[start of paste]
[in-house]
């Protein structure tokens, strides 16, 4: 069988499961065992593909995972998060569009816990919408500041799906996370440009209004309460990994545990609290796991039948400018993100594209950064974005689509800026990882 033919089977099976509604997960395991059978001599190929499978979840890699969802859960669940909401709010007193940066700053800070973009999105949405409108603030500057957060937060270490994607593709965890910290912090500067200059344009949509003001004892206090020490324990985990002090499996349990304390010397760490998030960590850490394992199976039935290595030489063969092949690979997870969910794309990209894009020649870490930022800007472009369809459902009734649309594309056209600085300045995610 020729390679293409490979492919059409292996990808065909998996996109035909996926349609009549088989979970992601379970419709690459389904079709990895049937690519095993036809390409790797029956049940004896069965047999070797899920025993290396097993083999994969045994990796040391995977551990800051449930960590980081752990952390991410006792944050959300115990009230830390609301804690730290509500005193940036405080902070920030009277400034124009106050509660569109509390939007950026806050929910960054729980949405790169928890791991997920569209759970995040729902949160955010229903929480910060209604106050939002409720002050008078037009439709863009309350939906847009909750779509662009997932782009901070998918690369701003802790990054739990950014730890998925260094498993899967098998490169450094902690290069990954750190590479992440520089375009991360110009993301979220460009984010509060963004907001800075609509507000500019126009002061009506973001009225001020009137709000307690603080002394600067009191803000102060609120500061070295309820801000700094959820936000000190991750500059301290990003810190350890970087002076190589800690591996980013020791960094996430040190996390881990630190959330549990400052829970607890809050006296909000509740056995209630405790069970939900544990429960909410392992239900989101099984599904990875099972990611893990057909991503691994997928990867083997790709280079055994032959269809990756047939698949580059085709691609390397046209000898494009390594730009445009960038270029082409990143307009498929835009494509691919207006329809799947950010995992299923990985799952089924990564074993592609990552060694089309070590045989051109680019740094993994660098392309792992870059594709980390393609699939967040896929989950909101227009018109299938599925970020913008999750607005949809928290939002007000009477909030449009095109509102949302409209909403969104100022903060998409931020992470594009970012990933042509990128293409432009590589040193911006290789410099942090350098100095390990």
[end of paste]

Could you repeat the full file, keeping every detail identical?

[in-house]
């Protein structure tokens, strides 16, 4: 069988499961065992593909995972998060569009816990919408500041799906996370440009209004309460990994545990609290796991039948400018993100594209950064974005689509800026990882 033919089977099976509604997960395991059978001599190929499978979840890699969802859960669940909401709010007193940066700053800070973009999105949405409108603030500057957060937060270490994607593709965890910290912090500067200059344009949509003001004892206090020490324990985990002090499996349990304390010397760490998030960590850490394992199976039935290595030489063969092949690979997870969910794309990209894009020649870490930022800007472009369809459902009734649309594309056209600085300045995610 020729390679293409490979492919059409292996990808065909998996996109035909996926349609009549088989979970992601379970419709690459389904079709990895049937690519095993036809390409790797029956049940004896069965047999070797899920025993290396097993083999994969045994990796040391995977551990800051449930960590980081752990952390991410006792944050959300115990009230830390609301804690730290509500005193940036405080902070920030009277400034124009106050509660569109509390939007950026806050929910960054729980949405790169928890791991997920569209759970995040729902949160955010229903929480910060209604106050939002409720002050008078037009439709863009309350939906847009909750779509662009997932782009901070998918690369701003802790990054739990950014730890998925260094498993899967098998490169450094902690290069990954750190590479992440520089375009991360110009993301979220460009984010509060963004907001800075609509507000500019126009002061009506973001009225001020009137709000307690603080002394600067009191803000102060609120500061070295309820801000700094959820936000000190991750500059301290990003810190350890970087002076190589800690591996980013020791960094996430040190996390881990630190959330549990400052829970607890809050006296909000509740056995209630405790069970939900544990429960909410392992239900989101099984599904990875099972990611893990057909991503691994997928990867083997790709280079055994032959269809990756047939698949580059085709691609390397046209000898494009390594730009445009960038270029082409990143307009498929835009494509691919207006329809799947950010995992299923990985799952089924990564074993592609990552060694089309070590045989051109680019740094993994660098392309792992870059594709980390393609699939967040896929989950909101227009018109299938599925970020913008999750607005949809928290939002007000009477909030449009095109509102949302409209909403969104100022903060998409931020992470594009970012990933042509990128293409432009590589040193911006290789410099942090350098100095390990």